I particularly like the book end characters – Biker woman and the pig herder who reminds me a little of Woody or Andy his owner from Toy Story. The whole piece is crazy, imaginative and inspiring. I love it when these two get together, you just never know what will happen.
This is a small section of a larger wall which was sprayed by the Lost Souls crew for Upfest 2017. The concept for this wall was for each of the artists to produce a kind of playing card with a character piece on it. Here we have a pairing of SPZero76 and Squirl.
SPZero76 has created an incredible skeleton figure, rather disturbingly holding a whole bunch of lollies and sweets. It would seem that he enjoys using these blues and purples in his work, as I have seen them in many many of his pieces.
The Squirl piece is also a skeleton but of something altogether different…a horse maybe or perhaps a dog (see the flying bones) but the dentition is all wrong. What is it with street artists and death? The horse/dog is interacting with the female skeleton, maybe he wants the sweets.
Both of these pieces combine well and are technically beautifully sprayed. More from the Lost Souls to come.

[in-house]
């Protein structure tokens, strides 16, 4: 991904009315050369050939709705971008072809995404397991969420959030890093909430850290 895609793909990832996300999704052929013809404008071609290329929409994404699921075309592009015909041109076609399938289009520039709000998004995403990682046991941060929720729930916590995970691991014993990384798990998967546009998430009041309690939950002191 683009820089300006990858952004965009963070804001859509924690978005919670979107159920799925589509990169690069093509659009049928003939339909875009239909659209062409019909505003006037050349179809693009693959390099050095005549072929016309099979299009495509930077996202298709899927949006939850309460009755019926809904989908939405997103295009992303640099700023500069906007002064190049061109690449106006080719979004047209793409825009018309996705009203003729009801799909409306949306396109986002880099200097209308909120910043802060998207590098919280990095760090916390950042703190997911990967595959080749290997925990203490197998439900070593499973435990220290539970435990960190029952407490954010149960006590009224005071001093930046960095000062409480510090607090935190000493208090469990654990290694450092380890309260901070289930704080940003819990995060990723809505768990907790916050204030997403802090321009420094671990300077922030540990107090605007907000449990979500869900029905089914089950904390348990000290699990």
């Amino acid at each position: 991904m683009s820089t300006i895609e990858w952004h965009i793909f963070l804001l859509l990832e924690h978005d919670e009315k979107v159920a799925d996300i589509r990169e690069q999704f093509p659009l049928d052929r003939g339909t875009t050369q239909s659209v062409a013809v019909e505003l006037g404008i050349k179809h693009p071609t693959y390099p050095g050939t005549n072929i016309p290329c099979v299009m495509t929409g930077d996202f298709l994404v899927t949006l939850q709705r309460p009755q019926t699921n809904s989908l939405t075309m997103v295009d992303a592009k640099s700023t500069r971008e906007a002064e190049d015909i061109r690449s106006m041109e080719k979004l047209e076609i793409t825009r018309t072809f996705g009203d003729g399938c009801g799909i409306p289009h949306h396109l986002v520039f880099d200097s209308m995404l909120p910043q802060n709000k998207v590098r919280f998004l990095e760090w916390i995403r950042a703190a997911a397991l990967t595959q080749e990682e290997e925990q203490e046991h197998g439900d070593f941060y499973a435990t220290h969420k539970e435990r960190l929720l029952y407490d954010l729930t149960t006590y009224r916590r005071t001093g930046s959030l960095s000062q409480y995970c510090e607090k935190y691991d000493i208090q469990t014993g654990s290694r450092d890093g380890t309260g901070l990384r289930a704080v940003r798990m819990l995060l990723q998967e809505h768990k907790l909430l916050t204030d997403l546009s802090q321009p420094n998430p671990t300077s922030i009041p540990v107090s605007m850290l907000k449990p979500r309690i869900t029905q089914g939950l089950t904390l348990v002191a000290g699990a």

I was very fond of the Andrew Burns Colwill piece that was previously on this container in Anchor Road, but I have to say that this vibrant ‘Welcome to Bristol’ mural by SPZero76 is an absolute gem.
What a lovely welcome, and I guess the topic might have something to do with the location of the Bristol tour bus that runs from nearby. The artwork shows a rather pimped boat surging through the mine-infested waters of Bristol harbour, with the M Shed and distinctive cranes in the background.
Of course no SPZero76 piece would be complete without his lovable and slightly unhinged dog, or in this case two dogs. The execution of the piece is absolutely first class, so clean and tidy, but what makes the whole thing is the frenetic humour and little details to study. A tip top piece.
On one of the duller walls in Stapleton Road at the M32 skate spot, a whole bunch of new pieces have appeared, of which this is one, which have really brightened up the place. This ‘love bomb’ is by SPZero76 and features the dog, so often included in his works.
SPZero76’s works are always clean and tidy, often with quite a lot going on and plenty of detail to look at. He often includes his ‘stamps’ too, such as the little spray splat with ‘I love Bristol’ or the little SP with a heart. There is never any doubt about who his works are by.
In my limited conversations with SPZero76, I think the one overwhelming thing I take away is his extreme enthusiasm and love for what he does – it comes across in all of his work. I was pleased to find this, because I hadn’t really twigged it was there and it is always nice to make discoveries.